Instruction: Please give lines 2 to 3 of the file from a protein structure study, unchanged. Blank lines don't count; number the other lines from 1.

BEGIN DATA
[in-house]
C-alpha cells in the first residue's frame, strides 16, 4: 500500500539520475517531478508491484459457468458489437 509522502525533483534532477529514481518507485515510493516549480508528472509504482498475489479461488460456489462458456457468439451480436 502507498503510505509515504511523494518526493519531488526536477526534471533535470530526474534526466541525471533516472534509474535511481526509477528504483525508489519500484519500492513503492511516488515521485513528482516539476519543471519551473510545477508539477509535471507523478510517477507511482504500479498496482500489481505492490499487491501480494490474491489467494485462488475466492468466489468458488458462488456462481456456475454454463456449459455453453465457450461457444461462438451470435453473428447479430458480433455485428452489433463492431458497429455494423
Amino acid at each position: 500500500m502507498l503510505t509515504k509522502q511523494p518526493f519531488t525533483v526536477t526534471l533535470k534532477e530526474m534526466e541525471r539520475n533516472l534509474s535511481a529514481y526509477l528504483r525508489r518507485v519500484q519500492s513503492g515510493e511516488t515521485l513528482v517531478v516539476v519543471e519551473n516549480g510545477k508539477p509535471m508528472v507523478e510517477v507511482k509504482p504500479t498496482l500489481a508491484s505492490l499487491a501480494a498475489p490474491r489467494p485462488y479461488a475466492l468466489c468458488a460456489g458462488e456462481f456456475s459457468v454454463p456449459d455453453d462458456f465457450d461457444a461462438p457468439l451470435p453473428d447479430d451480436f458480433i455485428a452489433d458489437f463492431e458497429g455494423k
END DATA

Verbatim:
C-alpha cells in the first residue's frame, strides 16, 4: 500500500539520475517531478508491484459457468458489437 509522502525533483534532477529514481518507485515510493516549480508528472509504482498475489479461488460456489462458456457468439451480436 502507498503510505509515504511523494518526493519531488526536477526534471533535470530526474534526466541525471533516472534509474535511481526509477528504483525508489519500484519500492513503492511516488515521485513528482516539476519543471519551473510545477508539477509535471507523478510517477507511482504500479498496482500489481505492490499487491501480494490474491489467494485462488475466492468466489468458488458462488456462481456456475454454463456449459455453453465457450461457444461462438451470435453473428447479430458480433455485428452489433463492431458497429455494423
Amino acid at each position: 500500500m502507498l503510505t509515504k509522502q511523494p518526493f519531488t525533483v526536477t526534471l533535470k534532477e530526474m534526466e541525471r539520475n533516472l534509474s535511481a529514481y526509477l528504483r525508489r518507485v519500484q519500492s513503492g515510493e511516488t515521485l513528482v517531478v516539476v519543471e519551473n516549480g510545477k508539477p509535471m508528472v507523478e510517477v507511482k509504482p504500479t498496482l500489481a508491484s505492490l499487491a501480494a498475489p490474491r489467494p485462488y479461488a475466492l468466489c468458488a460456489g458462488e456462481f456456475s459457468v454454463p456449459d455453453d462458456f465457450d461457444a461462438p457468439l451470435p453473428d447479430d451480436f458480433i455485428a452489433d458489437f463492431e458497429g455494423k